Picture of Tonderai Munyevu

What are the themes of your play? 

The primary theme of the play is legacy and how we deal today with what has happened to us in the past.  It’s about fathers and their sons. The coming of age of a person and a country. It is also about theatre and how it inspires dialogue and healing.

Why did you write it and why now? 

What inspired me was my own personal coming of age and the political coup in Zimbabwe 2017. As I evolved and embraced more aspects of myself I started to ask questions about where I came from and the things in me which are unique to being a Zimbabwean in the diaspora.  It led me to some big questions which became extremely compelling to pursue.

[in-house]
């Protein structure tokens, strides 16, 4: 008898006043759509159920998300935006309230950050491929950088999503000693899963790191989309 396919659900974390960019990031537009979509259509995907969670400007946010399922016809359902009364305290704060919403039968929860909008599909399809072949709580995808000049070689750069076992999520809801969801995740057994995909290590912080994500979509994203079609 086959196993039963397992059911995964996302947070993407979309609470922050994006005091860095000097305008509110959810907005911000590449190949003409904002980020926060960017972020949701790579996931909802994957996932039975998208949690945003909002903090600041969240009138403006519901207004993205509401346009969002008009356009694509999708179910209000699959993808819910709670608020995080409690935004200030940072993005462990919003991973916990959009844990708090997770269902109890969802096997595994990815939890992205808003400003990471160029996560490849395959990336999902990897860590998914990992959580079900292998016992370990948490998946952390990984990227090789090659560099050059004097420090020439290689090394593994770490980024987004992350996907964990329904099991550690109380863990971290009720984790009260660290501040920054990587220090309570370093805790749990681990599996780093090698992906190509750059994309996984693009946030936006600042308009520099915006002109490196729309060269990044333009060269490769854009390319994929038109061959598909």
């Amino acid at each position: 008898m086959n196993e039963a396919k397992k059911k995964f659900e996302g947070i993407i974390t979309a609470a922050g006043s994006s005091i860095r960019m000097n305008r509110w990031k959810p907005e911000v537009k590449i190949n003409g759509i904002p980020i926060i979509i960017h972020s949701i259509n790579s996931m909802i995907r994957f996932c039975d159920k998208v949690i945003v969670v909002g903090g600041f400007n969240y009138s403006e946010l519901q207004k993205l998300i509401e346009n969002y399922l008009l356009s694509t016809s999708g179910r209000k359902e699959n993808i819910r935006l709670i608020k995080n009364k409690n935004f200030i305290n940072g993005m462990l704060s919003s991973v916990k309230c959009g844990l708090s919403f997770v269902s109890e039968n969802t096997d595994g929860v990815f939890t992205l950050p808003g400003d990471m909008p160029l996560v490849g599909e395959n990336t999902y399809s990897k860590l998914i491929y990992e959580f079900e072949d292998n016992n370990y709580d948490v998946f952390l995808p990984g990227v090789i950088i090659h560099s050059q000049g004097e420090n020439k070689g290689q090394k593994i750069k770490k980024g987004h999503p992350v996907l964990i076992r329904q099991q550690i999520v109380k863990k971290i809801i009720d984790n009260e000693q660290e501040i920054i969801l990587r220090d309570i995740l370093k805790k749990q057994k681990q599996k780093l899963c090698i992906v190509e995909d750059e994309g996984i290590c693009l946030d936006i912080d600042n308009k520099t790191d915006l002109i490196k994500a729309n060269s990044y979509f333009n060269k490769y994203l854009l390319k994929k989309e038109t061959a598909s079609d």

Which playwrights are you influenced by and why?

So many! I do admire the multi-disciplinary playwrights from the Southern African tradition. Athol Fugard, John Kani, Winston Nthsona, Andrew Whalley, Cont Mhlanga,  Mbongeni Ngema-Percy Mtwa and Barney Simon. I am a big fan of Wole Soyinka and I really like my friends Dipo Agboluaje and Sibusiso Mamba.  This year I also loved Jasmine’s play seven methods of killing kylie jenner.

What do you want to achieve as a playwright?

Ultimately a vital dialogue with the audience, small or large.  Something powerful and true. I am also very keen to push expressionism and political satire.  I like to prove that theatre is the best form of storytelling.  It has the power to be both high and low in a in a way that is utterly life changing.  Basically I want to live forever onstage and off, lol.